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Carol.

The Walking Dead: …Can We Follow Carol Instead?

By Mark Abraham · Nov 27, 2013

The Walking Dead insists on being the show that it is, which is apparently a show that gets good for a while before suddenly not being much good anymore because: zombies and explosions. Now, I realize not that everybody will have felt that the beginning of this season was all that great, and that’s fine; it just means that the things that interest me most about the show were emphasized while the things that bore me were off in the margins (sorry you got sick, Glenn (Steven Yeun), but mostly sorry that you haven’t been a fun character in like forever). It wasn’t good, really, but it certainly wasn’t Dale (Jeffrey DeMunn). Or Andrea (Lorie Holden). Or Lori (Sarah Wayne Callies). Or Shane (Jon Bernthal). And so I was onboard with the show in a way that I haven’t been since…well, ever, really, but at least since the first couple of episodes of season 3. The pace was slow, which could have been a disastrous return to the boring superficiality of the morality discussions the characters had at the farm during season 2. Thankfully, it wasn’t. Carol (Melissa McBride), freaked out by a sudden illness that was killing people and turning them into zombies in the close confines of the secure community the main characters had built in the prison, killed two sick people. Even better, the discussions between her and Rick (Andrew Lincoln) about her choice mattered. For a brief moment it seemed like the show was about to embark on a really interesting new plot centered on the dilemma that Carol had created by trying to do the right thing.

So, of course, the resolution was Rick kicking Carol out. And then things sort of fell apart. That whole issue with the fence surrounding the prison buckling under the weight of amassing zombies, a plot that had sort of been set up in previous episodes, suddenly drew the show’s fast and loose approach to the numbers of people who were actually living at the prison (and the subset of that number who were infected with zombie flu) into stark relief. Like, they had at least 50 people living there, for a while now, and the most obvious improvements they’d made to the prison revolved around water, plumbing, and gardening? No attempts to up defense? Not even after they had just been invaded? Not even though there were zombies everywhere outside the fence? Was everybody who wasn’t Rick or Maggie (Lauren Cohan) or the kids in the zombie flu quarantine? Couldn’t the ones that weren’t have helped out with killing the zombies or the fence? The show makes such a big deal about how everybody needs to learn to fight in this new world order, but the moment zombies knock the fence down Carl (Chandler Riggs) is the only one who can help his dad? Which is a perfect example of how this show often becomes an annoying mess: the plausibility of the situation is thrown to the wind so that we can be smacked in the face with an anvil-sized character beat as Rick, who has been struggling all season with his son wielding a gun, has to teach his kid how to operate a machine gun. Boom.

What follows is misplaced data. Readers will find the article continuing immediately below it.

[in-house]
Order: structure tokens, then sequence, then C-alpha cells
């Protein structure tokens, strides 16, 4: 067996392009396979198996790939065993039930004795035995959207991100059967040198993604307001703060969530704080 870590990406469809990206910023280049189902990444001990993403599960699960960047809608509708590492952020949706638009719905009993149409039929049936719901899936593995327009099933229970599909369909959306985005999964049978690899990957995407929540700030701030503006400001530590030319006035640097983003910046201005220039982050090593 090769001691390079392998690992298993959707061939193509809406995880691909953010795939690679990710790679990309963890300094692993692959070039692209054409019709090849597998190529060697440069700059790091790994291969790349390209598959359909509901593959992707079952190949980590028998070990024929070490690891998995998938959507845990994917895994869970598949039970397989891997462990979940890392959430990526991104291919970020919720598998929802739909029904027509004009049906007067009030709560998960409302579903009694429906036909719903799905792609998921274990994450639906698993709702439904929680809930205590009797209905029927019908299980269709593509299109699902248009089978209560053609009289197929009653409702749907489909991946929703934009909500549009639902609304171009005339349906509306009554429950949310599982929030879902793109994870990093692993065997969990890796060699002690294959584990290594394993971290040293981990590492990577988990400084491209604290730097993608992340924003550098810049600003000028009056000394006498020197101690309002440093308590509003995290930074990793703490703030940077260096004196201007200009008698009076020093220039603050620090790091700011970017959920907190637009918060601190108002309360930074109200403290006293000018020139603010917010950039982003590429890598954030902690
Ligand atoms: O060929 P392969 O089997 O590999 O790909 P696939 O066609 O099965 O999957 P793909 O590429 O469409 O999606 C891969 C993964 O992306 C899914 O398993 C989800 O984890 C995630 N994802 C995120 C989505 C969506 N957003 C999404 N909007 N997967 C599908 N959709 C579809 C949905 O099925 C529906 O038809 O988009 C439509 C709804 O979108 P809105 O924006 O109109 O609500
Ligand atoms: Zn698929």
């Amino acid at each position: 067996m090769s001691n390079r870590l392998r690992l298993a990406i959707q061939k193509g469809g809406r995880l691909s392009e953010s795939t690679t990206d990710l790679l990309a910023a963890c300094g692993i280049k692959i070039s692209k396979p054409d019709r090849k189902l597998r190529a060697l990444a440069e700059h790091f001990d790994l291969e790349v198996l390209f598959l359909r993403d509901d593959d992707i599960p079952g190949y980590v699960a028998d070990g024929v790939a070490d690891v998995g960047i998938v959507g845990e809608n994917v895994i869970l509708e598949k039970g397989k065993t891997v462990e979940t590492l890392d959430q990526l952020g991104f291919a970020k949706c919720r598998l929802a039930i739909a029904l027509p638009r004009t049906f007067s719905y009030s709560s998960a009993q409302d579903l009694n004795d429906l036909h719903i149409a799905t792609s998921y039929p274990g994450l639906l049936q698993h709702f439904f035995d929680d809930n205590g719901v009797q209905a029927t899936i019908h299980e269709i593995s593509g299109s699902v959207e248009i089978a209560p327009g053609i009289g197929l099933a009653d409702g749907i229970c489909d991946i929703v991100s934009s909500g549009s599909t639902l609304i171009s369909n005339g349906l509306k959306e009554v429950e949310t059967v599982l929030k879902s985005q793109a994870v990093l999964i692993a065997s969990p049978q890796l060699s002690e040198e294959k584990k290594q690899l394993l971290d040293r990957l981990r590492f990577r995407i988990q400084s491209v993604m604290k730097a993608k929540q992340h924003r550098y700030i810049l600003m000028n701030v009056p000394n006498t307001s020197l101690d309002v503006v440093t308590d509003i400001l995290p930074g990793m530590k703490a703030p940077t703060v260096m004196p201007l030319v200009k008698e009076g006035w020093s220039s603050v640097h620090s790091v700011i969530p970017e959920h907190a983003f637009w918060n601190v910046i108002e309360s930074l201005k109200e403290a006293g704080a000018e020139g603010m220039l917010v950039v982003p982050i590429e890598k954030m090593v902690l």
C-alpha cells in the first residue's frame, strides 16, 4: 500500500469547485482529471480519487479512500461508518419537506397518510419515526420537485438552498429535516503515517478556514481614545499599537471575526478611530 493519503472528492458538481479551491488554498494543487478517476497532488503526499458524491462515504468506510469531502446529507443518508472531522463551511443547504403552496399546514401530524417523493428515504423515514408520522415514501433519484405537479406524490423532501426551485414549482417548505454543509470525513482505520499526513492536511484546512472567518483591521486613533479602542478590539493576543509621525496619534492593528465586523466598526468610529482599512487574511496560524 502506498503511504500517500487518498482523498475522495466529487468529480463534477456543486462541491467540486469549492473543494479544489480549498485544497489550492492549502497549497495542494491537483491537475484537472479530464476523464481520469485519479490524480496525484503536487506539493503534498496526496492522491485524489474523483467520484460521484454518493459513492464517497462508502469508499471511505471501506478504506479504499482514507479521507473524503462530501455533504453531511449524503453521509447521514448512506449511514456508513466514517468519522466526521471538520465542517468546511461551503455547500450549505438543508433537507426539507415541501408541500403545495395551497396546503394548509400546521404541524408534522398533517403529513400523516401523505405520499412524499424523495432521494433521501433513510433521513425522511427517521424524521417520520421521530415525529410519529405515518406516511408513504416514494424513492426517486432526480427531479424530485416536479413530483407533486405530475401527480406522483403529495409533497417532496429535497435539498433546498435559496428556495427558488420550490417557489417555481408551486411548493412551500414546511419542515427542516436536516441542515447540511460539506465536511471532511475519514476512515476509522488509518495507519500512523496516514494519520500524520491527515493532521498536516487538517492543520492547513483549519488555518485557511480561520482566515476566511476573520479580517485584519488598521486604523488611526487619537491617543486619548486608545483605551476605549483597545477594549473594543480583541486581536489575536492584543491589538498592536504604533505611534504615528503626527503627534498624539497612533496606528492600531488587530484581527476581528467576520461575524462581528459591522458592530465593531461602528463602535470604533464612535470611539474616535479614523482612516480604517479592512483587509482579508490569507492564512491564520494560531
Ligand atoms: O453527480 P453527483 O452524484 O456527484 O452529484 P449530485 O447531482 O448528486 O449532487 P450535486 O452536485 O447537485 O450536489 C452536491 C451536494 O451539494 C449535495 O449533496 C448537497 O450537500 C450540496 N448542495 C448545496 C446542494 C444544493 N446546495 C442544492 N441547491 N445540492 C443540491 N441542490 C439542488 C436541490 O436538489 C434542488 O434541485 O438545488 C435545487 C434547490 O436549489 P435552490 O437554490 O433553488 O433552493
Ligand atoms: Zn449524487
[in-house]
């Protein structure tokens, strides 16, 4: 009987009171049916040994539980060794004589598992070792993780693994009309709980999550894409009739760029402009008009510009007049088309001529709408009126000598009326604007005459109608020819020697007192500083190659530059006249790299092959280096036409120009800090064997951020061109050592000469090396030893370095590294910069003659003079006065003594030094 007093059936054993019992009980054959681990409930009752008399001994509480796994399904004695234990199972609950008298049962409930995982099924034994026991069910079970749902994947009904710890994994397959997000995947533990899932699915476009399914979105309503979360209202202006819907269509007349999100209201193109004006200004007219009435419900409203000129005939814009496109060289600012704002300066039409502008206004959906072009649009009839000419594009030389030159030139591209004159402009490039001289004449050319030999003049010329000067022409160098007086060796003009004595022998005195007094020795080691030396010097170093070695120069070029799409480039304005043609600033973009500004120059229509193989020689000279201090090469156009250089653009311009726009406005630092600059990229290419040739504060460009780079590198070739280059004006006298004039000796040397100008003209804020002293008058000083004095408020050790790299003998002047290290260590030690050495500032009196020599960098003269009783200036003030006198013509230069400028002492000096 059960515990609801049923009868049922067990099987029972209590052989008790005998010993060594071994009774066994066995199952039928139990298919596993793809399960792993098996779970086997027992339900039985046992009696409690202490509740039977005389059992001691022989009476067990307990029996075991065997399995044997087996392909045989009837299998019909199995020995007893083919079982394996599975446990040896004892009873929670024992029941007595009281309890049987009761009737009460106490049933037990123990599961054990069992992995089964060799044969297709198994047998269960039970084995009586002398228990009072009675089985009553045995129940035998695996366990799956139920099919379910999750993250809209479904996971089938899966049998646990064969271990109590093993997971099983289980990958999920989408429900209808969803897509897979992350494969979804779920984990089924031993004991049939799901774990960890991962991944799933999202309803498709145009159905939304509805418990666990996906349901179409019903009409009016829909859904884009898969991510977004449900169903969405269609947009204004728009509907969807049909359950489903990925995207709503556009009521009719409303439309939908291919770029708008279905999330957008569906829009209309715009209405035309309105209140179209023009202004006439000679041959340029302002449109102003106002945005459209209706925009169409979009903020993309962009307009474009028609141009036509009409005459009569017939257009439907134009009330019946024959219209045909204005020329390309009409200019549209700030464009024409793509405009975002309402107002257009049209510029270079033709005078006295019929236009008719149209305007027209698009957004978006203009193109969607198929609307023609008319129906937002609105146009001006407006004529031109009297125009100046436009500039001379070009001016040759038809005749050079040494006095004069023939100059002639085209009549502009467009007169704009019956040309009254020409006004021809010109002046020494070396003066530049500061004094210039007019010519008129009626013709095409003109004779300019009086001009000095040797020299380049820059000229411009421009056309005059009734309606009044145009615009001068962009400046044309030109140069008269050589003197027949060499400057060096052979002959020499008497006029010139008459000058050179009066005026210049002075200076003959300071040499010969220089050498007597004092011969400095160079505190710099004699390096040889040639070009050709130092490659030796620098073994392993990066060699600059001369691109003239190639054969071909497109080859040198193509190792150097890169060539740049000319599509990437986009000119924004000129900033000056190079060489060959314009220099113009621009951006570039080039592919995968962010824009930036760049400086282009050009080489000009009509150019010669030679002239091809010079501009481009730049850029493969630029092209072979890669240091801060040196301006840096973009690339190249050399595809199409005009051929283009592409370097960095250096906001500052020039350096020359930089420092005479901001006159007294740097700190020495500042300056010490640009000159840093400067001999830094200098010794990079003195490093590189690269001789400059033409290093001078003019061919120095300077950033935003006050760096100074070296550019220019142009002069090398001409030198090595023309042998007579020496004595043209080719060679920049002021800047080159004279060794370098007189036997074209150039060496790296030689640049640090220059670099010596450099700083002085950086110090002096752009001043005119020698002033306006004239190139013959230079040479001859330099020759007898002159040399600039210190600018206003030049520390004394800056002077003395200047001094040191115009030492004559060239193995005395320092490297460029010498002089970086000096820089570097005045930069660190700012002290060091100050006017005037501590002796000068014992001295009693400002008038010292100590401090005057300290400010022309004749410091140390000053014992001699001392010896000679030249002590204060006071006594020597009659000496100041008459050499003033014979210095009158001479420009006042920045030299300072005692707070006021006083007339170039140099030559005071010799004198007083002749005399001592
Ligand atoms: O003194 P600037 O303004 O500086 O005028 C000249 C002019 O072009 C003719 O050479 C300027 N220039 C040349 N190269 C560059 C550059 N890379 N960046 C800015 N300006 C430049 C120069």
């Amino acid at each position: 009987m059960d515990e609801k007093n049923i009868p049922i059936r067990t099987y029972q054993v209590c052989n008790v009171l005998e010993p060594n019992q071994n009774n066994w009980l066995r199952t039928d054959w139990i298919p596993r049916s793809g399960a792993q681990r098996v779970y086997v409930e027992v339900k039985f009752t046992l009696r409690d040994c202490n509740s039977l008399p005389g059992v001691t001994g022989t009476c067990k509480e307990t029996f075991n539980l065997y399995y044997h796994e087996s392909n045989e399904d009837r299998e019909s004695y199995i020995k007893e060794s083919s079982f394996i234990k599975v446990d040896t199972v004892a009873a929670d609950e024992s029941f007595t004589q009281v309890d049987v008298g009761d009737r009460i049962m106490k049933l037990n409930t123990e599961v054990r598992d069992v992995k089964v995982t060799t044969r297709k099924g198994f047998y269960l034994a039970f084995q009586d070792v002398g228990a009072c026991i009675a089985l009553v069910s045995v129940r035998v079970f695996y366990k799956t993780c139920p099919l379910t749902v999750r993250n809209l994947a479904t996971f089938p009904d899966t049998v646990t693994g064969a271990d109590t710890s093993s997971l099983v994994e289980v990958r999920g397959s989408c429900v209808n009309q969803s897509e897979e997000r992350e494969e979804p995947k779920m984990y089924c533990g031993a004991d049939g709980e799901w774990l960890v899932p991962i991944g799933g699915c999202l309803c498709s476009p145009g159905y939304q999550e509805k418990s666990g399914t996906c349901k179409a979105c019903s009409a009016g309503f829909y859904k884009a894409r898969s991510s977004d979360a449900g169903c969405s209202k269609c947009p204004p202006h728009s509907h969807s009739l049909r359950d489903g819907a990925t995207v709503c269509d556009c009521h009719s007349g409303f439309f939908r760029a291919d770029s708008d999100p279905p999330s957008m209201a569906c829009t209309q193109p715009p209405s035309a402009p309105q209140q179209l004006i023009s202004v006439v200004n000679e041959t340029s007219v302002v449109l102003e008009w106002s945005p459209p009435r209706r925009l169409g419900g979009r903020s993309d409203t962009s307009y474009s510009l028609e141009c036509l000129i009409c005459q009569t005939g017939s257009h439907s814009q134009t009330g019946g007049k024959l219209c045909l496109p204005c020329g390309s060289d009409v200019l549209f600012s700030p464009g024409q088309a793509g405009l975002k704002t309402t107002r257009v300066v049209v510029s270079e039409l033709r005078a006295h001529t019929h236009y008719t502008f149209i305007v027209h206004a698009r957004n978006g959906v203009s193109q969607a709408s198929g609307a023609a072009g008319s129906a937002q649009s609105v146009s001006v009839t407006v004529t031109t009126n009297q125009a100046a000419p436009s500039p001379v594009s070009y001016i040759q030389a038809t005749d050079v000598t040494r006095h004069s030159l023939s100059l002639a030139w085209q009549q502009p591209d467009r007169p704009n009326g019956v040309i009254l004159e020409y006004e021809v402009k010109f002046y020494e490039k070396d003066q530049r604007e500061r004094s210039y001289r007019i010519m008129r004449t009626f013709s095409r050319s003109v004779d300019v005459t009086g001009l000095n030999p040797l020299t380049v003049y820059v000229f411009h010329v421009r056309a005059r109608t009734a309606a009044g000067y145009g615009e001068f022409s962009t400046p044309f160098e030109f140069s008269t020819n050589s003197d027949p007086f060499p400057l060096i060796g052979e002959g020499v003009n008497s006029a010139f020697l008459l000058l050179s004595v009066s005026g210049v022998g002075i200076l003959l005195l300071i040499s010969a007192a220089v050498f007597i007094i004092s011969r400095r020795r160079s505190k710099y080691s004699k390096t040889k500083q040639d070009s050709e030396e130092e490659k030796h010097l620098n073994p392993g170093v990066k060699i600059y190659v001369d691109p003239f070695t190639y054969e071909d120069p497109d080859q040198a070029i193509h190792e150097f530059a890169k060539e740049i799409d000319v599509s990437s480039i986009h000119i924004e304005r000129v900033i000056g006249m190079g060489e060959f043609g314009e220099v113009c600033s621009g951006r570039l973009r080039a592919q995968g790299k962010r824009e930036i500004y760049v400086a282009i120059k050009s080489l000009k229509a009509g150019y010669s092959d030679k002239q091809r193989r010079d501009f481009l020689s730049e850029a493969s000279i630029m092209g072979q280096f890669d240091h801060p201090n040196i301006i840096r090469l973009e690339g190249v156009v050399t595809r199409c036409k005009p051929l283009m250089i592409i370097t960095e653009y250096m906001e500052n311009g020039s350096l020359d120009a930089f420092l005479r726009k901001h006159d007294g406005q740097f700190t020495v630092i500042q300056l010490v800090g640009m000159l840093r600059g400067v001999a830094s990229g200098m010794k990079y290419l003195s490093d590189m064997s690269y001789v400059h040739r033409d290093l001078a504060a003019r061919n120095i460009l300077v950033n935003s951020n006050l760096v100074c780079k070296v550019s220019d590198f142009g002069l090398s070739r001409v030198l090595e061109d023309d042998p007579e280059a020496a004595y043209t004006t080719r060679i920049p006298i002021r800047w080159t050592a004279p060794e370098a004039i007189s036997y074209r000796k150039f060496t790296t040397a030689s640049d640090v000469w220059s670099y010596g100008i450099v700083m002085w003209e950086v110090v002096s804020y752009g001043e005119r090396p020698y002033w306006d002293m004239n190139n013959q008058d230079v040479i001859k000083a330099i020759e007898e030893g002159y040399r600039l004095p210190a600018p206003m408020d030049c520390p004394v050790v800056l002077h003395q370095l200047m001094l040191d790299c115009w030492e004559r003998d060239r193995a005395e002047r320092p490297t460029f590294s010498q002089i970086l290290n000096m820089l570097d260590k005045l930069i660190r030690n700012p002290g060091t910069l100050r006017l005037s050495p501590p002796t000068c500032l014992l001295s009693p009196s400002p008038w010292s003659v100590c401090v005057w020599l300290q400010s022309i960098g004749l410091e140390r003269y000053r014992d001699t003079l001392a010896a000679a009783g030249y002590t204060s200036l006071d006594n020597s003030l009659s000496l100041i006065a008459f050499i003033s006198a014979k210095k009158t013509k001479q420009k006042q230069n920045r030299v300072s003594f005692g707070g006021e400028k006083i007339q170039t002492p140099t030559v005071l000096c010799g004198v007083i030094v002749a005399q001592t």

Of course, it’s the last two Governorlicious episodes that are the real issues, though. The Governor (David Morrissey) was, by most accounts, an absolute failure as an antagonist for the main characters when we left them at the end of season 3. The idea for the character was solid enough—this leader of an idyllic zombie-free utopia that is somehow modeled on the 1950s is in fact maintaining that community by ruthlessly and brutally stealing supplies and weaponry from other human groups—but the execution was ludicrous. The main characters stopped the Governor’s attempted invasion, but failed to kill him. And for several episodes this season it seemed that he was just gone, and that was fine. Then: flashback episodes! The first one seemed like it was trying to make an honest attempt to transform the character into something different. He was sensitive now. He had realized the error of his ways. He found a new family. He was changed. Until last Sunday’s episode reversed all that, and now he’s a jerk again. Great.